Saturday 25 November 2017

Dublin 3 (excluding Clontarf): Proximity to city sees investors going Dutch in established D3

24 Summerville, Clontarf in Dublin 3 sold in 2015 for €540,000.
24 Summerville, Clontarf in Dublin 3 sold in 2015 for €540,000.

Dublin 3 buyers through the last 12 months have been a mix of first-timers, down-sizers, ex-pats returning from abroad and a small number of investors. 

There is a huge variety of property types and price ranges in Dublin 3 according to Paul Menton of Quillsen. “North Strand and East Wall are neck and neck in terms of prices, as are Fairview and Marino at the higher end. The same house could cost €100,000 more in Marino than it would in North Strand.”

That said, Menton confirms that the whole of Dublin 3 is popular with first-time buyers, who are attracted by the proximity to the city centre, the IFSC, and East Point Business Park, and the convenience of the Dart line.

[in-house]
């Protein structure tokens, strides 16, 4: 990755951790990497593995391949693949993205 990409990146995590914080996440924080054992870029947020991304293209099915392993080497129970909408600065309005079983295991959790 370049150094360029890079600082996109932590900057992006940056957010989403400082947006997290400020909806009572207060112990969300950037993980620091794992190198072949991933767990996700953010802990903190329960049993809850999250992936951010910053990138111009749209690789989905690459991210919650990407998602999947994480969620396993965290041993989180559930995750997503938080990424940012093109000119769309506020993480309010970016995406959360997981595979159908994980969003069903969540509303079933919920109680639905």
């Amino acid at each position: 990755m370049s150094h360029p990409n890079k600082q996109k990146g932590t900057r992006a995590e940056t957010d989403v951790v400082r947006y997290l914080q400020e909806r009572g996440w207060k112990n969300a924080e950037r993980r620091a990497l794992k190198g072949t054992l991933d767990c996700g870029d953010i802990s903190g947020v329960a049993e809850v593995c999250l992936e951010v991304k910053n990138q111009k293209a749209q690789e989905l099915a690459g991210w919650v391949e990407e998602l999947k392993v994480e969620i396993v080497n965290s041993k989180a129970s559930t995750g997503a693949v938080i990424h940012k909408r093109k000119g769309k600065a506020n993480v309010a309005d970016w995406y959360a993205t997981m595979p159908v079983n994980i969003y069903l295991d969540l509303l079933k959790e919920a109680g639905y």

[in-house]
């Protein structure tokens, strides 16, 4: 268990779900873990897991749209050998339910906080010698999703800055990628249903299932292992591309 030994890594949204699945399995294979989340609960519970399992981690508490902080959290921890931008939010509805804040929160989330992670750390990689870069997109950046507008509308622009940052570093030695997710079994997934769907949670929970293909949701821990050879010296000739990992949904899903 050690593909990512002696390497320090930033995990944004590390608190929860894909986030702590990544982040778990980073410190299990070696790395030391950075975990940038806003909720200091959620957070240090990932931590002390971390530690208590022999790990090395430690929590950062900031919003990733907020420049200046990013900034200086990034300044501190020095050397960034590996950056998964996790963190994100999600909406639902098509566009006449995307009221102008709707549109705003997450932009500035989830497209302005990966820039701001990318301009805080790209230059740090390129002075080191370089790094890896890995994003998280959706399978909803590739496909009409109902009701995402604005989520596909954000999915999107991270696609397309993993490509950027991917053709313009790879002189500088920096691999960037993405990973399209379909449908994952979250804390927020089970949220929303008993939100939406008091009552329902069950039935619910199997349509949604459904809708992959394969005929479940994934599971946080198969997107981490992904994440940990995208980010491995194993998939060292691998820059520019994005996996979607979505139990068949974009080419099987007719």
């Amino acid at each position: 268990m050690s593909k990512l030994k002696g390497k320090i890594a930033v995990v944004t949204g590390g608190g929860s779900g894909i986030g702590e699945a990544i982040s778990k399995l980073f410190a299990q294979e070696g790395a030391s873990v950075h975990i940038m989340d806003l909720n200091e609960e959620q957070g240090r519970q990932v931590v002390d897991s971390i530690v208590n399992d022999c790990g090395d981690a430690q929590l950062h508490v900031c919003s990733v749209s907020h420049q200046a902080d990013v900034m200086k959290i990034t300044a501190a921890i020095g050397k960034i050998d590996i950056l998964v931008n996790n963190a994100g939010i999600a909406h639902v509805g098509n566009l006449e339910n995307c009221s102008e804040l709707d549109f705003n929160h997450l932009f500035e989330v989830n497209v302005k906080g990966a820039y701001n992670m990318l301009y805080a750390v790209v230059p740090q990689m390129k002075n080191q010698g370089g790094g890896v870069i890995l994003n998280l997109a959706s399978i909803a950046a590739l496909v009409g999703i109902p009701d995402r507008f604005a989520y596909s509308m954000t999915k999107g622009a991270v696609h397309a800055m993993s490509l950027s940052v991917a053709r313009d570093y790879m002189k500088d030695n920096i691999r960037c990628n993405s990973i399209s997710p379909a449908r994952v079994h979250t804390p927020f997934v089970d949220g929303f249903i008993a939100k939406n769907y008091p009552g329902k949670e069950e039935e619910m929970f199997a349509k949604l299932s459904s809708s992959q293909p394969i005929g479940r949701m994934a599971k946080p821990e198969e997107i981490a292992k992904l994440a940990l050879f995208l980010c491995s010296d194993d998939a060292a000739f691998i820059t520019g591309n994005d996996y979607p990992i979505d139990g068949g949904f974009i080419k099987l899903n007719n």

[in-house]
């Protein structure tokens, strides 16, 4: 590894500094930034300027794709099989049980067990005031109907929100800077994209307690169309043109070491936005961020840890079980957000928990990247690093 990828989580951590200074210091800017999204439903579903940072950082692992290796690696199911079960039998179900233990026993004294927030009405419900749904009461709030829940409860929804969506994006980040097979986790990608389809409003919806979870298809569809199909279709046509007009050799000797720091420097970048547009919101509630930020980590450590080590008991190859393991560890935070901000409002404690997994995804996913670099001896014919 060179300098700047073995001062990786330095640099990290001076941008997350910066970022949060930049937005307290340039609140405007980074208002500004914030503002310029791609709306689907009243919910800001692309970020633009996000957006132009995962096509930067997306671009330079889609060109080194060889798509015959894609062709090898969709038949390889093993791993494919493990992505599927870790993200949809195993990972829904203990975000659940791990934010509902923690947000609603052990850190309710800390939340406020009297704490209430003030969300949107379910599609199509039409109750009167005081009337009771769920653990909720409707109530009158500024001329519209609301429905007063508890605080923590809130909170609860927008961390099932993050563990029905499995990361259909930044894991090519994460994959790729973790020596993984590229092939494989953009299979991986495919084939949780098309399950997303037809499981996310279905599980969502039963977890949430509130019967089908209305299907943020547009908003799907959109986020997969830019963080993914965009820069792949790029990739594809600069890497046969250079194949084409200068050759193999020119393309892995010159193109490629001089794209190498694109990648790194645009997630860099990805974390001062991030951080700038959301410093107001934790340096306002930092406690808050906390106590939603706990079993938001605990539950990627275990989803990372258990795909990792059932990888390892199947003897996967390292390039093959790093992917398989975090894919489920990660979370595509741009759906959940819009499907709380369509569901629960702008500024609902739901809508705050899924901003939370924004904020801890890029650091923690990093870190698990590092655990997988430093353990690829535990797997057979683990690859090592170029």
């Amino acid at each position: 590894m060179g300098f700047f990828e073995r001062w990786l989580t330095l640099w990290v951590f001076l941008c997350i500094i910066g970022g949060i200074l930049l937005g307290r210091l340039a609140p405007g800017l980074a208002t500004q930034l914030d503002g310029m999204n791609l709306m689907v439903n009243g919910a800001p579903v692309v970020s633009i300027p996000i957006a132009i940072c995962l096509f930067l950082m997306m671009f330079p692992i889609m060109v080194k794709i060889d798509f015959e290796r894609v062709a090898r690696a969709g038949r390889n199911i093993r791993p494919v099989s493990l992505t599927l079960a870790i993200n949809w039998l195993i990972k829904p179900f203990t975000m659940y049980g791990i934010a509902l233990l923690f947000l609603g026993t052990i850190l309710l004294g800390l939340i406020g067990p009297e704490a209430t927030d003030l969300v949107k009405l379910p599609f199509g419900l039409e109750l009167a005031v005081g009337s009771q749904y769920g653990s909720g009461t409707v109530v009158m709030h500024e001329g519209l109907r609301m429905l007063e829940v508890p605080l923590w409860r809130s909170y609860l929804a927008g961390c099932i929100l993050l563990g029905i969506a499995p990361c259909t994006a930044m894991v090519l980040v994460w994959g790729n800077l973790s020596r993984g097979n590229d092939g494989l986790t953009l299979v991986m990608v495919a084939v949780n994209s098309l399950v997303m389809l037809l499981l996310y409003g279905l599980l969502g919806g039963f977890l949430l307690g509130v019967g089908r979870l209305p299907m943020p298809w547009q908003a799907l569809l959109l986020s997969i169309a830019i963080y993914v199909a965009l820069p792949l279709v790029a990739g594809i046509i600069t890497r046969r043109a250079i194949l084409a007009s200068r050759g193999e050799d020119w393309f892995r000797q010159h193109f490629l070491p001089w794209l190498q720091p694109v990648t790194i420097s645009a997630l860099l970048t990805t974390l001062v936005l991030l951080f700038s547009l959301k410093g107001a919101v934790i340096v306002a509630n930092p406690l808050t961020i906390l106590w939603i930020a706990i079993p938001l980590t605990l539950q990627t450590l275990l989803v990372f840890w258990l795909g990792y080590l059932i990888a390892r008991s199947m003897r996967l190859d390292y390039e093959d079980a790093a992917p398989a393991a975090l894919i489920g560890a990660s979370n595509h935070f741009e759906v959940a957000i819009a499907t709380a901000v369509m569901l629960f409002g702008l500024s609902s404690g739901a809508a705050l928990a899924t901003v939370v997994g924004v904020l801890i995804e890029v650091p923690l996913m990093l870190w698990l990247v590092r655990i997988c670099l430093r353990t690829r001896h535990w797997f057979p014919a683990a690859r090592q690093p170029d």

“The schools in the area are a big draw for families,” he reports, “as is Fairview Park. It’s an established area with good amenities.”

Because the housing stock in the area tends to be older, many properties coming to the market in Dublin 3 are in need of modernisation, and buyers need to have funds available to carry out that work.

“Marino is where everyone wants to be,” he says, “and the Dutch-style ex-corporation houses with the mansard roofs are appealing because they are so attractive looking and have a great internal layout. I could sell any number of those.”

After a year in which prices increased by a very modest 3pc, Menton is once again predicting single-digit price increases across all property types for 2016.

Irish Independent

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